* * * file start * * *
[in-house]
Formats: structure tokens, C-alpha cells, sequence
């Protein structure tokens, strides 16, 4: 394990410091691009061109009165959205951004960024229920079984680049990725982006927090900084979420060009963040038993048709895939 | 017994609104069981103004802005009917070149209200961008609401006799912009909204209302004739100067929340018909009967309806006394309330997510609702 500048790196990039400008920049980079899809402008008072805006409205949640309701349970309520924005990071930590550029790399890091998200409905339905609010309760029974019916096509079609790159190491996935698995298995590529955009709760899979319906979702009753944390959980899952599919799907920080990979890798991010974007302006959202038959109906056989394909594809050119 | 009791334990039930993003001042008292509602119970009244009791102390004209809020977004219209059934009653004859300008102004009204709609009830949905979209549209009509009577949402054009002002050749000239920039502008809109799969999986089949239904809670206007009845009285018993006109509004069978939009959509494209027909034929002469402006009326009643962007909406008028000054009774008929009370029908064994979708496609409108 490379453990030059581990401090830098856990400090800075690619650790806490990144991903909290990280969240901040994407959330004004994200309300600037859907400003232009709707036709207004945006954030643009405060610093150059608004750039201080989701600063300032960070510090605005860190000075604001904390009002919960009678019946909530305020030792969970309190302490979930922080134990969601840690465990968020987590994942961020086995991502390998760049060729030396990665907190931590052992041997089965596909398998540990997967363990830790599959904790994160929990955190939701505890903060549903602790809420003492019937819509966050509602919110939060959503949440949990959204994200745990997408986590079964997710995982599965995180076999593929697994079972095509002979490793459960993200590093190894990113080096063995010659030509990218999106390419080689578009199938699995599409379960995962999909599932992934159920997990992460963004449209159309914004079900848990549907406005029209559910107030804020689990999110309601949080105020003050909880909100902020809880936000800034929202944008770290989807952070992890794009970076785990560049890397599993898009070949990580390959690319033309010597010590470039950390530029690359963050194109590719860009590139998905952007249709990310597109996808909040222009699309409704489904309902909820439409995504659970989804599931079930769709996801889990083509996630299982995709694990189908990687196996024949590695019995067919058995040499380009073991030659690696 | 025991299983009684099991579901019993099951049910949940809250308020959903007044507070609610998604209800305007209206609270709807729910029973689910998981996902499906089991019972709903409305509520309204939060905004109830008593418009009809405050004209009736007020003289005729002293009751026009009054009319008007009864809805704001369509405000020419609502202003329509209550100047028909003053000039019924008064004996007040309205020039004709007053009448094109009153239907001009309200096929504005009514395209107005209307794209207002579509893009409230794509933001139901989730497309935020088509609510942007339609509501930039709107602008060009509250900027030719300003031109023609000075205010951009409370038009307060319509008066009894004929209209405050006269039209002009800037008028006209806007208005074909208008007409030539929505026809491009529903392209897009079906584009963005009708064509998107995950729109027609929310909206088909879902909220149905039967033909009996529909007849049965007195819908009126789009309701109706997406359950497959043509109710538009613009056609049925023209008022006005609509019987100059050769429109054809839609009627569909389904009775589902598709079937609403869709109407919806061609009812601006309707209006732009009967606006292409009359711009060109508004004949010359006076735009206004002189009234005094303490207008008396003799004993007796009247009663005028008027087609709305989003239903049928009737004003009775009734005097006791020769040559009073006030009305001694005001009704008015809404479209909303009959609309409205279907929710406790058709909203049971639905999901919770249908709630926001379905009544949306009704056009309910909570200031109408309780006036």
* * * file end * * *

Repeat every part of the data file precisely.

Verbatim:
[in-house]
Formats: structure tokens, C-alpha cells, sequence
């Protein structure tokens, strides 16, 4: 394990410091691009061109009165959205951004960024229920079984680049990725982006927090900084979420060009963040038993048709895939 | 017994609104069981103004802005009917070149209200961008609401006799912009909204209302004739100067929340018909009967309806006394309330997510609702 500048790196990039400008920049980079899809402008008072805006409205949640309701349970309520924005990071930590550029790399890091998200409905339905609010309760029974019916096509079609790159190491996935698995298995590529955009709760899979319906979702009753944390959980899952599919799907920080990979890798991010974007302006959202038959109906056989394909594809050119 | 009791334990039930993003001042008292509602119970009244009791102390004209809020977004219209059934009653004859300008102004009204709609009830949905979209549209009509009577949402054009002002050749000239920039502008809109799969999986089949239904809670206007009845009285018993006109509004069978939009959509494209027909034929002469402006009326009643962007909406008028000054009774008929009370029908064994979708496609409108 490379453990030059581990401090830098856990400090800075690619650790806490990144991903909290990280969240901040994407959330004004994200309300600037859907400003232009709707036709207004945006954030643009405060610093150059608004750039201080989701600063300032960070510090605005860190000075604001904390009002919960009678019946909530305020030792969970309190302490979930922080134990969601840690465990968020987590994942961020086995991502390998760049060729030396990665907190931590052992041997089965596909398998540990997967363990830790599959904790994160929990955190939701505890903060549903602790809420003492019937819509966050509602919110939060959503949440949990959204994200745990997408986590079964997710995982599965995180076999593929697994079972095509002979490793459960993200590093190894990113080096063995010659030509990218999106390419080689578009199938699995599409379960995962999909599932992934159920997990992460963004449209159309914004079900848990549907406005029209559910107030804020689990999110309601949080105020003050909880909100902020809880936000800034929202944008770290989807952070992890794009970076785990560049890397599993898009070949990580390959690319033309010597010590470039950390530029690359963050194109590719860009590139998905952007249709990310597109996808909040222009699309409704489904309902909820439409995504659970989804599931079930769709996801889990083509996630299982995709694990189908990687196996024949590695019995067919058995040499380009073991030659690696 | 025991299983009684099991579901019993099951049910949940809250308020959903007044507070609610998604209800305007209206609270709807729910029973689910998981996902499906089991019972709903409305509520309204939060905004109830008593418009009809405050004209009736007020003289005729002293009751026009009054009319008007009864809805704001369509405000020419609502202003329509209550100047028909003053000039019924008064004996007040309205020039004709007053009448094109009153239907001009309200096929504005009514395209107005209307794209207002579509893009409230794509933001139901989730497309935020088509609510942007339609509501930039709107602008060009509250900027030719300003031109023609000075205010951009409370038009307060319509008066009894004929209209405050006269039209002009800037008028006209806007208005074909208008007409030539929505026809491009529903392209897009079906584009963005009708064509998107995950729109027609929310909206088909879902909220149905039967033909009996529909007849049965007195819908009126789009309701109706997406359950497959043509109710538009613009056609049925023209008022006005609509019987100059050769429109054809839609009627569909389904009775589902598709079937609403869709109407919806061609009812601006309707209006732009009967606006292409009359711009060109508004004949010359006076735009206004002189009234005094303490207008008396003799004993007796009247009663005028008027087609709305989003239903049928009737004003009775009734005097006791020769040559009073006030009305001694005001009704008015809404479209909303009959609309409205279907929710406790058709909203049971639905999901919770249908709630926001379905009544949306009704056009309910909570200031109408309780006036």